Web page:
The funeral of Marilia Mendonca, one of the country’s most popular singers, was held in the city of Goiania in central Brazil. The artist died along with four other people in a private plane crash. The singer said goodbye to family, friends and fans.
The funeral of the 26-year-old singer was held in the city of Goiania in central Brazil. They were preceded by displaying a coffin at a local sports center, in front of which thousands of fans from all over the country gathered.
According to BBC Mundo, a total of about 100,000 people came to the singer’s hometown.
The artist was flying to the concert
The plane on which Marilia Mendonca was flying crashed on Friday in a village in the southeastern Brazilian state of Minas Gerais. Among the victims was also the artist’s uncle, her producer and two crew members. The machine crashed onto the mountainside about three kilometers before the airport in Piedade de Caratinga.
The investigation to date shows that shortly before the impact with the ground, the wing of the plane hit a power line. The police noted that establishing the exact circumstances of the incident may be difficult, as the light aircraft did not have a black box.
Mendonca was due to perform at a concert on Friday night in the city of Caratinga, 12 kilometers from the crash site. A few hours before the accident, she posted a video on social media in which she showed how she was preparing to board a private plane.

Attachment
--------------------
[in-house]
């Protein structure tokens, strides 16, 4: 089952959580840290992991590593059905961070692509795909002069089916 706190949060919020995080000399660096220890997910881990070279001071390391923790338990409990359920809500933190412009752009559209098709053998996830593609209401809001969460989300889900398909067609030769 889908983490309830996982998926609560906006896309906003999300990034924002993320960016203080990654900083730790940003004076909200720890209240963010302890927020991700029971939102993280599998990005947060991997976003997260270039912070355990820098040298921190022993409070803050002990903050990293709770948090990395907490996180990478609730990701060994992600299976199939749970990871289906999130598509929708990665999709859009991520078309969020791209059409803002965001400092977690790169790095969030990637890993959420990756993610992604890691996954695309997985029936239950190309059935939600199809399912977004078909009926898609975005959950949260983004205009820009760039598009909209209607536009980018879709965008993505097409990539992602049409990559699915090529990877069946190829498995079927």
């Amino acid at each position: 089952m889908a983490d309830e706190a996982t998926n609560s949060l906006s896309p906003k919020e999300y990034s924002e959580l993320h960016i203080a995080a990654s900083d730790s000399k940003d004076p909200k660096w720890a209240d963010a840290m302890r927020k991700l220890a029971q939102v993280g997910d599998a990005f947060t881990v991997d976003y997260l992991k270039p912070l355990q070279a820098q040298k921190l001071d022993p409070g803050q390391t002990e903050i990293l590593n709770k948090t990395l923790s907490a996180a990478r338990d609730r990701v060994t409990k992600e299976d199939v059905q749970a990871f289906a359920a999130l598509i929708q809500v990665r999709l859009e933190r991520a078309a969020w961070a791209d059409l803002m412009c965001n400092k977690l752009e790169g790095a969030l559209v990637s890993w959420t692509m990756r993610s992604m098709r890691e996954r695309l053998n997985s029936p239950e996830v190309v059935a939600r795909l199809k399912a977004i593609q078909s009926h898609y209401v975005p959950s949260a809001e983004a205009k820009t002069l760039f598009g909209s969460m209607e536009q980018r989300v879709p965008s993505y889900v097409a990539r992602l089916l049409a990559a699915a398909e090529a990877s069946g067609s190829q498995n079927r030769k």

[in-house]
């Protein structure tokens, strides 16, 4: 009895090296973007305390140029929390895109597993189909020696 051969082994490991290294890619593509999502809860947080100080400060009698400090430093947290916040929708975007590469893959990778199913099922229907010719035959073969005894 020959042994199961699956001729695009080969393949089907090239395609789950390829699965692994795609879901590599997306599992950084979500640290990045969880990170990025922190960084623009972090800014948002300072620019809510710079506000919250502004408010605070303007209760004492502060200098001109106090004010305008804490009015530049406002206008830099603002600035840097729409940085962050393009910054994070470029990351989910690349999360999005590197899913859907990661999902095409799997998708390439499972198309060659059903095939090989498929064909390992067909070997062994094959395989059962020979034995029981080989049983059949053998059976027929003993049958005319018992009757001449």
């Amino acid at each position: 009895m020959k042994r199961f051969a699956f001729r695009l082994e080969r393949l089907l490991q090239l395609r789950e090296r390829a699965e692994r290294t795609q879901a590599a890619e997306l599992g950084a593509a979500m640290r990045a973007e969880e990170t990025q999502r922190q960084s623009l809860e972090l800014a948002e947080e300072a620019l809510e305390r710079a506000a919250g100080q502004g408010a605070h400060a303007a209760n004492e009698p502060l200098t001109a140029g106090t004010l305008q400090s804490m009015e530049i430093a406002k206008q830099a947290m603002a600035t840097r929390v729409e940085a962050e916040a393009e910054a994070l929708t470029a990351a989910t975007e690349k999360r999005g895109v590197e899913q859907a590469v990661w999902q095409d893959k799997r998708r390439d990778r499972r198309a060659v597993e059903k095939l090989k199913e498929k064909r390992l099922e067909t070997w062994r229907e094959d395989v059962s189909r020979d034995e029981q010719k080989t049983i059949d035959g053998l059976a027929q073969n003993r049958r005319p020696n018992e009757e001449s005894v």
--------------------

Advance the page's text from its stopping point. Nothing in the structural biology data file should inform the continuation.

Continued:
Who was the “Queen of Suffering”?
Mendonca, started her career as a teenager. She was the star of Brazilian country music called sertanejo, winner of the 2019 Latin Grammy Award. She was called the “Queen of Suffering” because her songs focused on the experiences of women with failed relationships.
Last year, when concerts were canceled due to a pandemic, Mendonca appeared in a series of online concerts. One of them set the record for the most watched live broadcasts in the world. In 2020, she was the most listened artist in Brazil on Spotify.
She orphaned a two-year-old son.
Main photo source: PAP / EPA / Weimer Carvalho